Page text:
"Russisk er nesten umulig."

Translation:Russian is almost impossible.

December 19, 2015



Sometimes I think the same way (Russian native) =)

December 19, 2015


It definitely has it's challenges. The Duo course is very good though.

January 8, 2016


You wanna learn it all don't you, haha

March 24, 2016


I haven't decided if I'm just really studious or if I just have a problem. The answer is somewhere in between, I'm sure. :-D

March 24, 2016


You should try Bulgarian!

March 18, 2016


I would love a Bulgarian course in Duo! Is it harder than Russian or Polish?

March 18, 2016


I believe so.We have so many grammatial tenses.Each verb is different for each person.We change the adjectives as well . You cannot simply say a pretty girl, a pretty pen , pretty books ,a pretty chair :D The adjective will be different in each case.And punctuation ... oh man .This is hard even for us! With those commas .They keep changing the rules all the time! So, this is quite a challenge for anyone who has to learn this language :)

March 18, 2016


Interesting. Polish changes the adjective for each person as well: (Wysoki mężczyzna vs wysoka kobieta vs wysokie ludzie) and in some tenses in Polish the verbs change for the person as well: (Kobieta miała kapelusz. Mężczyzna miał kapelusz. Ludzie mieli kapelusze.)

Is it like that? I'm just starting with Polish, and I'm fascinated with the Slavic languages.

March 18, 2016


To add even more difficulty to polish, it will not be "wysokie ludzie" but "wysocy ludzie", as "wysokie" refers to feminine and neutral plural nouns (f.ex. wysokie kobiety, wysokie drzewa), and "wysocy" to masculine plurals (wysocy mężczyźni). However! This rule applies only to people, so it will be wysocy chłopcy, wysocy lekarze, wysocy murarze. I that case, people in general are treated as masculine noun. When it comes to masculine objects in plural form, the form of adjective will come back to "wysokie", f.ex. "wysokie kapelusze". Good luck with polish! I would never learn it if I wasn't native :D

April 8, 2016


Hmmm.... NOW I'm beginning to understand.. just WHY the easiest language in the world was invented by a Pole. AND it wasn't philanthropy at all. It was pure self-interest! :-)

June 15, 2017


mm, I guess.It is hard to say when I do not know the translation.We should stop spamming here , though :D

March 19, 2016


Russian has all of those things, too. Almost all Slavic languages do.

February 10, 2018


It looks like spanish grammar!

March 20, 2018


men russisk er veldig vakker

April 14, 2016

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March 20, 2018


Good motivation to learn Norwegian since I know Russian. :)

May 16, 2016


Alt er mulig med Duolingo!

June 12, 2018


Jeg foretrekker tusenvis av ganger det norsk språket fordi den lydder som musikk!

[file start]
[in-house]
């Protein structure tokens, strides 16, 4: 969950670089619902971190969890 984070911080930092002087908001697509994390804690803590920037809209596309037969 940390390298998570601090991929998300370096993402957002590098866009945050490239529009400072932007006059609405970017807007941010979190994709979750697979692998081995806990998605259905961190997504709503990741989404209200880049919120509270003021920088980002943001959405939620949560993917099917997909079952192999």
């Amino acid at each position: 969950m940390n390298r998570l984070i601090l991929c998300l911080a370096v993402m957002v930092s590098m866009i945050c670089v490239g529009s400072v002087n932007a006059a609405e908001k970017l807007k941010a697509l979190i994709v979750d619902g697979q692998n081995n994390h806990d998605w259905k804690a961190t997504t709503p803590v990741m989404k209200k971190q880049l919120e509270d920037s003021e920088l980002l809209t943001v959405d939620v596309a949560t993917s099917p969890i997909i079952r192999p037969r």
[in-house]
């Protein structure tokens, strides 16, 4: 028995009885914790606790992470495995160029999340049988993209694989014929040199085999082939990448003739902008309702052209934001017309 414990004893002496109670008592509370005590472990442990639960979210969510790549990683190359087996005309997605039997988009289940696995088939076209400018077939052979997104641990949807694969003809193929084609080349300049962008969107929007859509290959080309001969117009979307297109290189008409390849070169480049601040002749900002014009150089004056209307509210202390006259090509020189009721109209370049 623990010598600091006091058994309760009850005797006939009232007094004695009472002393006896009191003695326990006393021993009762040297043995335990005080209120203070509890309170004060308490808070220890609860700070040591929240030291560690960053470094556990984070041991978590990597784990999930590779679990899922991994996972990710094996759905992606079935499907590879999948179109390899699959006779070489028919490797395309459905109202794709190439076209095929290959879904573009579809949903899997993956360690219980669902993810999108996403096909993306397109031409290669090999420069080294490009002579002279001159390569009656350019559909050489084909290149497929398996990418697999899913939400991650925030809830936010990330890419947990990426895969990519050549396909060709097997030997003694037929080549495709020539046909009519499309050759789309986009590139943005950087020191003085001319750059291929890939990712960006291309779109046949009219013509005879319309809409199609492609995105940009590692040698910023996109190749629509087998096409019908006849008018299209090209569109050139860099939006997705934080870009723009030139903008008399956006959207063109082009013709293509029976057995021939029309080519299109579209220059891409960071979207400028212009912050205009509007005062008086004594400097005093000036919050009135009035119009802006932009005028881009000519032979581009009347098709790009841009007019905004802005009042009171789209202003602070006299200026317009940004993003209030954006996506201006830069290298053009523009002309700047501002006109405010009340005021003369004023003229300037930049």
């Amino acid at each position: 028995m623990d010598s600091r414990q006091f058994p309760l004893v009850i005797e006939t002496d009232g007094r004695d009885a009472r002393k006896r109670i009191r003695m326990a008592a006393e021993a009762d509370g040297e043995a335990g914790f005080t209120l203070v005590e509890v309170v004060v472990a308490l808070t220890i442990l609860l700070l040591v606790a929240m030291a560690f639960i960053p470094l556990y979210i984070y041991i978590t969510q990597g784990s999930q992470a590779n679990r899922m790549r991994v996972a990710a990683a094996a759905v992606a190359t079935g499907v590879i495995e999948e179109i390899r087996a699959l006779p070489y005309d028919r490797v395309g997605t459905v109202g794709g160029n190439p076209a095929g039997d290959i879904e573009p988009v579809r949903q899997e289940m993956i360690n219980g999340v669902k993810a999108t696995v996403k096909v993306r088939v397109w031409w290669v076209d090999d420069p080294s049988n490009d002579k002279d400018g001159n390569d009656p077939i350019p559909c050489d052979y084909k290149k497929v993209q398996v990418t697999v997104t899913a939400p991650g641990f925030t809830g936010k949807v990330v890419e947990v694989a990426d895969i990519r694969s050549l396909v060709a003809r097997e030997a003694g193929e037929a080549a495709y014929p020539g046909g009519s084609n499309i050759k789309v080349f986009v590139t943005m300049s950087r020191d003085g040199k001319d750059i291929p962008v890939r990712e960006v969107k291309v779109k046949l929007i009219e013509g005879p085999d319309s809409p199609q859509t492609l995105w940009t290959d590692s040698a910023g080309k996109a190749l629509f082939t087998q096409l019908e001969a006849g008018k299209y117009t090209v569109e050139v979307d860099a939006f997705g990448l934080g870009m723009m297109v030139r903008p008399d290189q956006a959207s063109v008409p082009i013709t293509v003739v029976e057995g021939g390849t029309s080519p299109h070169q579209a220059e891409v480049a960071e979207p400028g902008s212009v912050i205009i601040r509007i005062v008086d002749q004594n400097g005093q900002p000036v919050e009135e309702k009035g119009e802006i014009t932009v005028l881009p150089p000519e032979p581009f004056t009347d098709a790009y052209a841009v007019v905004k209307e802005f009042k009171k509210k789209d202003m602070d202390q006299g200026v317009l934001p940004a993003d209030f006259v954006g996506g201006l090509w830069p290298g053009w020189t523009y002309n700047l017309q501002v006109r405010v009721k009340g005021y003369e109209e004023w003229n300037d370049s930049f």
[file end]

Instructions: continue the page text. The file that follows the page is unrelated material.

November 5, 2017


Yes. So many words in Norwegian have double syllables, whole sentences can come out in strict 2/4 time... samme som en polka!

November 6, 2017


Is there a reason "Russian is near impossible" is disallowed? It may not be technically correct grammar but using "near" instead of "nearly" is fairly common in English.

March 20, 2017


Even if it's used it's incorrect and Duo always requires the 100% correct version. I've met that before :/

April 15, 2017


As a native speaker I can't say if it's impossible. But learning orthography and punctuation at school for 11 years was really irritating in spite that I rarely made mistakes. Very irritating!

August 24, 2018


Indeed it is :D

January 5, 2017


"Yes-no" means "no" in Russian. Very very very strange language :)

August 3, 2017


Not sure what you're refering to, I, as a rusty native spealer, never heared of such thing.

"Да-не" Is a sarcastic response, basically translating to "Really?".

If you meant it by pronounciation: the closest I know is "Ясно", which translates to "understood"-ish.

September 4, 2017


I've heard of something like that. "Da, nyet, navyerna", and seems to translate to "Probably not".

February 21, 2018


From Urban dictionary

yeah no A phrase that people now use to start sentences for some ❤❤❤❤❤❤❤ reason. "Yeah no, I'd love to go commit suicide with you this afternoon. See you at 3!"

No more strange than English :) I'll wager that every language has that kind of weirdness. Except maybe the ones which don't have affirmation/negation words, like a Goidelic language family.

August 24, 2018


Other than nuances in when to use the perfective or imperfective, I have no problems with Russian.

October 12, 2018


Russian is nothing compared to Gothic. I once attempted to translate something into Gothic, but I gave up after seeing the list of several hundred verb forms. Strong verbs, weak verbs, class 7E verbs...

March 2, 2019



March 21, 2019
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